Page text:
The Detroit Lions inked Darius Slay to a four-year, $48 Million contract extension back in July as training camp was starting.
The extension showed the team’s desire to retain the cornerback that they selected with pick No. 36 in the 2013 NFL draft. The origination was willing to make Slay one of the game’s highest paid corners and he rewarded them Sunday, in a critical game against the Philadelphia Eagles.
In football, so much can be determined by winning the turnover battle. At 1-3, the Lions entered this week’s contest having forced only one turnover while facing an opponent that was doing well protecting the football.
With 2:41 left in the game the Lions were minus one in turnover differential and losing. The Eagles had the ball and had moved it 22 yards on their current drive. The defense needed a stop if the Lions were going to avoid their fourth-consecutive loss.
The fourth-year cornerback made a strong tackle on Eagles running back Ryan Mathews and forced the ball out, leading to a Detroit recovery.
“We just came back on defense like, ‘we need to make a play, so let’s all make a play’,” Slay said after the game. “We knew they were going to run the ball, so we were being a lot more aggressive, so I just came up there and I think I stuck him pretty good. The ball came up.”
The Lions offense took over and gave Detroit the lead seven plays later.
Still, the game was far from over. The Eagles had about 90 seconds and needed only a field goal to win.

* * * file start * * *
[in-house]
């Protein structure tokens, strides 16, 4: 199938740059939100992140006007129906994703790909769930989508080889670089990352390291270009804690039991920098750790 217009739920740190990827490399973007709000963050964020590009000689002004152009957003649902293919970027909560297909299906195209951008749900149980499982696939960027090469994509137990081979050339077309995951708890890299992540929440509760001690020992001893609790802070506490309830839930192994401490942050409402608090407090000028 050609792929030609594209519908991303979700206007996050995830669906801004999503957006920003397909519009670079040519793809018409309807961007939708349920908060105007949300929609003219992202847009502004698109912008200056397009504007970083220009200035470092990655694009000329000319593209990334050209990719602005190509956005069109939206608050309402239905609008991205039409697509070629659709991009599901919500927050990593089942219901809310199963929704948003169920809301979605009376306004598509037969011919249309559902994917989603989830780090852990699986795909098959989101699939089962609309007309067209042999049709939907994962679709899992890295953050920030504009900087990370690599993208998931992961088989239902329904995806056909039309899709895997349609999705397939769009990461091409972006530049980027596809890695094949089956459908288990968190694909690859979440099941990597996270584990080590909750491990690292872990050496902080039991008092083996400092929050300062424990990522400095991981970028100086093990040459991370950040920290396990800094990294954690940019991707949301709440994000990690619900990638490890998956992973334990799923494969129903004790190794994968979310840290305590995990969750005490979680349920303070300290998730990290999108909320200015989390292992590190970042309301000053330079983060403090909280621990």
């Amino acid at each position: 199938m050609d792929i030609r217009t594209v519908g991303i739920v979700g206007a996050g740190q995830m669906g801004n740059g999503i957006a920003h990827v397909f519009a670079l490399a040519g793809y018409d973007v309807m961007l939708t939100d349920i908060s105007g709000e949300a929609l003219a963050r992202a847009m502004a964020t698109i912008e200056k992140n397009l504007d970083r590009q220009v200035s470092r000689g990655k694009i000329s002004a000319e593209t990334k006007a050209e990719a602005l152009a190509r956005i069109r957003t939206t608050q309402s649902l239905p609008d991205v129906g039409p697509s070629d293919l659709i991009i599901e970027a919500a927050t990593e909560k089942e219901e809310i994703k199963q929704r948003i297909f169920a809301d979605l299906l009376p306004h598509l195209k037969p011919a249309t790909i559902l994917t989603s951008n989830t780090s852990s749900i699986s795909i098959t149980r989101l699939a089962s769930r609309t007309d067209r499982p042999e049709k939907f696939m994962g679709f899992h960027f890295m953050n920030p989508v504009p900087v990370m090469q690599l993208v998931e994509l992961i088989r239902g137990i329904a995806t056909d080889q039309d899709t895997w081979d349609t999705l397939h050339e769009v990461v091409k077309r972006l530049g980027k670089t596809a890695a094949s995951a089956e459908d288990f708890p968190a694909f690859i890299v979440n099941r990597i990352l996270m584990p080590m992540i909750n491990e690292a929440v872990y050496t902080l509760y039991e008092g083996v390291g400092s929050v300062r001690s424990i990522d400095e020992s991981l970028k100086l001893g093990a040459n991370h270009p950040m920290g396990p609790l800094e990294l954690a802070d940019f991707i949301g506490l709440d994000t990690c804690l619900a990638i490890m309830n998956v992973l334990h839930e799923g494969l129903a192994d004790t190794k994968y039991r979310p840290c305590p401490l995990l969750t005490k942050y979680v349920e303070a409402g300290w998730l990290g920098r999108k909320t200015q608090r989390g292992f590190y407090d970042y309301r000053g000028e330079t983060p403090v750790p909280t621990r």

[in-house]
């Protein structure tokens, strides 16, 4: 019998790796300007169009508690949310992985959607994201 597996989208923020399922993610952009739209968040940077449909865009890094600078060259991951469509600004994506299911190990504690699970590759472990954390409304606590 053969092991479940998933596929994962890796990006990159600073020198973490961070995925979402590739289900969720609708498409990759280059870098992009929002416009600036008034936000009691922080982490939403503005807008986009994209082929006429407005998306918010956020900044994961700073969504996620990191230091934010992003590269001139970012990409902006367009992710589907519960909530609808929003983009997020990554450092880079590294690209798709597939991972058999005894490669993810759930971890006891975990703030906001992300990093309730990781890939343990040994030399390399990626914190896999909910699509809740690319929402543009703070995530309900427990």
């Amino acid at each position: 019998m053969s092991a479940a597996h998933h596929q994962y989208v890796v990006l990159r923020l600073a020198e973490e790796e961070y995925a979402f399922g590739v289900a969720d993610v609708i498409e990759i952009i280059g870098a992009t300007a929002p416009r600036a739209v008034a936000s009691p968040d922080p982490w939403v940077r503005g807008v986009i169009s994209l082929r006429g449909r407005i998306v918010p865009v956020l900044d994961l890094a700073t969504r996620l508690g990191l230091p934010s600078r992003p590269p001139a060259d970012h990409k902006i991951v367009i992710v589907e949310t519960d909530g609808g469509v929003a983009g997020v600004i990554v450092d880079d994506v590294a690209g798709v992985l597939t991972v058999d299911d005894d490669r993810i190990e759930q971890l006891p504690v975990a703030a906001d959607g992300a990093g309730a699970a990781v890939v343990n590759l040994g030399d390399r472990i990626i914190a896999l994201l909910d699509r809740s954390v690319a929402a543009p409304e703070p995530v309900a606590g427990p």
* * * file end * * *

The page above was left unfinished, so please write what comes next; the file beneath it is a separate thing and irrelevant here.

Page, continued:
Quarterback Carson Wentz and the Eagles offense took the field knowing the situation. Wentz read the coverage and knew he’d have a one-on-one matchup with Slay. He thought he could exploit it and sent the ball deep.
“It was something that we had seen from them out of the first half at the end from their two-minute drives, one of the coverages, so it was kind of an alert I had breaking the huddle,” said Wentz of the play.
Although the coverage didn’t surprise Wentz, he certainly wasn’t expecting Slay to be able to track the ball and beat receiver Nelson Agholor to it.
“It wasn’t a perfect throw, obviously I tried to give Nelson a chance to make a play,” said Wentz. “I left it too far outside. The cornerback made a great play, hats off to him. “
Slay was surprised he even got the chance to make the play on the previously un-intercepted Wentz.
“I was surprised he even threw that,” said Slay. “I was in great position, so I’m like, ‘OK,’ But then I looked in the air and I said, ‘Oh, the ball is coming for real. He’s really throwing this. Oh well, it’s time for his first career pick.’ I was like, ‘Oh, this is me right here, for sure.’”
Slay’s two forced turnovers on two consecutive plays doubled the Lions takeaway total heading into the game and sealed a much-needed win for his team. It’s the type of play you expect from one of your best players.
“I believe (Slay) played extremely well,” said head coach Jim Caldwell. “He’s one of those guys that has an inordinate skill level, he can run with you, he can make plays… Overall, it was a heck of a ball game for him.”
For a franchise that has lost some big-name players over the last few seasons, it is a welcomed sight to see a potential emerging star in the defensive backfield. Slay hasn’t reached a level where he has large name recognition outside of Detroit but he’s playing at a level that is comparable to the best players at his position.
If he keeps making big plays, he will soon be recognized as one of the top players amongst his peers – and he fully intends to keep making big plays.
“That’s my nickname; Big Play Slay,” he said. “So I try to make every play I do big.”